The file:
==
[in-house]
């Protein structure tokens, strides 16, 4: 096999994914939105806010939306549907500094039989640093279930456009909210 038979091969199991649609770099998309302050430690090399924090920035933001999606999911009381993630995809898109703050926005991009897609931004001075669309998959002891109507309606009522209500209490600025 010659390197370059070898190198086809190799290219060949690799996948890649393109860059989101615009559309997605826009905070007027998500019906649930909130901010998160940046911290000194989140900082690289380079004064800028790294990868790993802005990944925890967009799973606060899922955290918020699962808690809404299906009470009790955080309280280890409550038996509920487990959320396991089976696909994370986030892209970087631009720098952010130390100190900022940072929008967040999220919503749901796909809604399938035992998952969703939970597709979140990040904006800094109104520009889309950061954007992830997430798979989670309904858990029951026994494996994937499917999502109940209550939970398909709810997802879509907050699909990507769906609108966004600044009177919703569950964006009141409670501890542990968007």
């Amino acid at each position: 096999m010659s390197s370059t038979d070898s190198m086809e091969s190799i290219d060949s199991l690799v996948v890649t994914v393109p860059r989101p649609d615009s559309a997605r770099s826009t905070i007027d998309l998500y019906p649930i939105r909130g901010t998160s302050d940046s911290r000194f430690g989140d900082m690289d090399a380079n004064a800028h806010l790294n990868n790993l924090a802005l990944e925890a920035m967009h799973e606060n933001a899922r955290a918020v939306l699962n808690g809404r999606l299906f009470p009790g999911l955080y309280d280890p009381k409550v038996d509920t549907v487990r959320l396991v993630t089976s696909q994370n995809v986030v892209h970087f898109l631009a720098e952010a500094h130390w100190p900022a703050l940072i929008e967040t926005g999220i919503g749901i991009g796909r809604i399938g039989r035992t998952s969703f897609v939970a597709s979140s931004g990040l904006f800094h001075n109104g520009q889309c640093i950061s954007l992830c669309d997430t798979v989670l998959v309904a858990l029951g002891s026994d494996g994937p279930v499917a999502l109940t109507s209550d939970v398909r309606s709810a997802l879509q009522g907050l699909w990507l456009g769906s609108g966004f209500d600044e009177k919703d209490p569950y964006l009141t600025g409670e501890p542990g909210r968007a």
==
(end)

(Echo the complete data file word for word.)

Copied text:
[in-house]
């Protein structure tokens, strides 16, 4: 096999994914939105806010939306549907500094039989640093279930456009909210 038979091969199991649609770099998309302050430690090399924090920035933001999606999911009381993630995809898109703050926005991009897609931004001075669309998959002891109507309606009522209500209490600025 010659390197370059070898190198086809190799290219060949690799996948890649393109860059989101615009559309997605826009905070007027998500019906649930909130901010998160940046911290000194989140900082690289380079004064800028790294990868790993802005990944925890967009799973606060899922955290918020699962808690809404299906009470009790955080309280280890409550038996509920487990959320396991089976696909994370986030892209970087631009720098952010130390100190900022940072929008967040999220919503749901796909809604399938035992998952969703939970597709979140990040904006800094109104520009889309950061954007992830997430798979989670309904858990029951026994494996994937499917999502109940209550939970398909709810997802879509907050699909990507769906609108966004600044009177919703569950964006009141409670501890542990968007």
């Amino acid at each position: 096999m010659s390197s370059t038979d070898s190198m086809e091969s190799i290219d060949s199991l690799v996948v890649t994914v393109p860059r989101p649609d615009s559309a997605r770099s826009t905070i007027d998309l998500y019906p649930i939105r909130g901010t998160s302050d940046s911290r000194f430690g989140d900082m690289d090399a380079n004064a800028h806010l790294n990868n790993l924090a802005l990944e925890a920035m967009h799973e606060n933001a899922r955290a918020v939306l699962n808690g809404r999606l299906f009470p009790g999911l955080y309280d280890p009381k409550v038996d509920t549907v487990r959320l396991v993630t089976s696909q994370n995809v986030v892209h970087f898109l631009a720098e952010a500094h130390w100190p900022a703050l940072i929008e967040t926005g999220i919503g749901i991009g796909r809604i399938g039989r035992t998952s969703f897609v939970a597709s979140s931004g990040l904006f800094h001075n109104g520009q889309c640093i950061s954007l992830c669309d997430t798979v989670l998959v309904a858990l029951g002891s026994d494996g994937p279930v499917a999502l109940t109507s209550d939970v398909r309606s709810a997802l879509q009522g907050l699909w990507l456009g769906s609108g966004f209500d600044e009177k919703d209490p569950y964006l009141t600025g409670e501890p542990g909210r968007a």